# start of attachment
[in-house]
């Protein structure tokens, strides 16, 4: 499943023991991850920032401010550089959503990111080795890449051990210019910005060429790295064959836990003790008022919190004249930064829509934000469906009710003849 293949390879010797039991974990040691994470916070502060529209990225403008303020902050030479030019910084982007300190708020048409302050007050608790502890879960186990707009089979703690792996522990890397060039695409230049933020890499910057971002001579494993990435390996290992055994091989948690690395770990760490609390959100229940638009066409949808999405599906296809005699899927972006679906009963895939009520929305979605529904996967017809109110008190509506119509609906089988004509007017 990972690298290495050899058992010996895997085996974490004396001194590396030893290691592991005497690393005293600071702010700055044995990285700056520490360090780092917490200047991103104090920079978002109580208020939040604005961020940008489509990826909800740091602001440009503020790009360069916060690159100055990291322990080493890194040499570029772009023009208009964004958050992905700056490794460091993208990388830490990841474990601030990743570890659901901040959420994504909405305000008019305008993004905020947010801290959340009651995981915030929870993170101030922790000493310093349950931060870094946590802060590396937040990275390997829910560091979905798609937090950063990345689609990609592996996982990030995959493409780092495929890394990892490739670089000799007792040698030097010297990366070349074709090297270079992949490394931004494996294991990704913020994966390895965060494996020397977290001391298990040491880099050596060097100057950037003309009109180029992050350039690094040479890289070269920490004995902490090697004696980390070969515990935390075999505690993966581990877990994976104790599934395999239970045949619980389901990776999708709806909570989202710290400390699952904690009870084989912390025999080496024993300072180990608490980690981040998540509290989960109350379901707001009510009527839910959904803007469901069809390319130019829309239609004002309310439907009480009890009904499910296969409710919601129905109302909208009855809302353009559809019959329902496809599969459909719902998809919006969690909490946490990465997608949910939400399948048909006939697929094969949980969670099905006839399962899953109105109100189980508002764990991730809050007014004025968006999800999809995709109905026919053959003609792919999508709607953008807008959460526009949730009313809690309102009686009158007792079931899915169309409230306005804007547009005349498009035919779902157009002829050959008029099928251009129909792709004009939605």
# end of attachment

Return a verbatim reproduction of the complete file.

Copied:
[in-house]
């Protein structure tokens, strides 16, 4: 499943023991991850920032401010550089959503990111080795890449051990210019910005060429790295064959836990003790008022919190004249930064829509934000469906009710003849 293949390879010797039991974990040691994470916070502060529209990225403008303020902050030479030019910084982007300190708020048409302050007050608790502890879960186990707009089979703690792996522990890397060039695409230049933020890499910057971002001579494993990435390996290992055994091989948690690395770990760490609390959100229940638009066409949808999405599906296809005699899927972006679906009963895939009520929305979605529904996967017809109110008190509506119509609906089988004509007017 990972690298290495050899058992010996895997085996974490004396001194590396030893290691592991005497690393005293600071702010700055044995990285700056520490360090780092917490200047991103104090920079978002109580208020939040604005961020940008489509990826909800740091602001440009503020790009360069916060690159100055990291322990080493890194040499570029772009023009208009964004958050992905700056490794460091993208990388830490990841474990601030990743570890659901901040959420994504909405305000008019305008993004905020947010801290959340009651995981915030929870993170101030922790000493310093349950931060870094946590802060590396937040990275390997829910560091979905798609937090950063990345689609990609592996996982990030995959493409780092495929890394990892490739670089000799007792040698030097010297990366070349074709090297270079992949490394931004494996294991990704913020994966390895965060494996020397977290001391298990040491880099050596060097100057950037003309009109180029992050350039690094040479890289070269920490004995902490090697004696980390070969515990935390075999505690993966581990877990994976104790599934395999239970045949619980389901990776999708709806909570989202710290400390699952904690009870084989912390025999080496024993300072180990608490980690981040998540509290989960109350379901707001009510009527839910959904803007469901069809390319130019829309239609004002309310439907009480009890009904499910296969409710919601129905109302909208009855809302353009559809019959329902496809599969459909719902998809919006969690909490946490990465997608949910939400399948048909006939697929094969949980969670099905006839399962899953109105109100189980508002764990991730809050007014004025968006999800999809995709109905026919053959003609792919999508709607953008807008959460526009949730009313809690309102009686009158007792079931899915169309409230306005804007547009005349498009035919779902157009002829050959008029099928251009129909792709004009939605």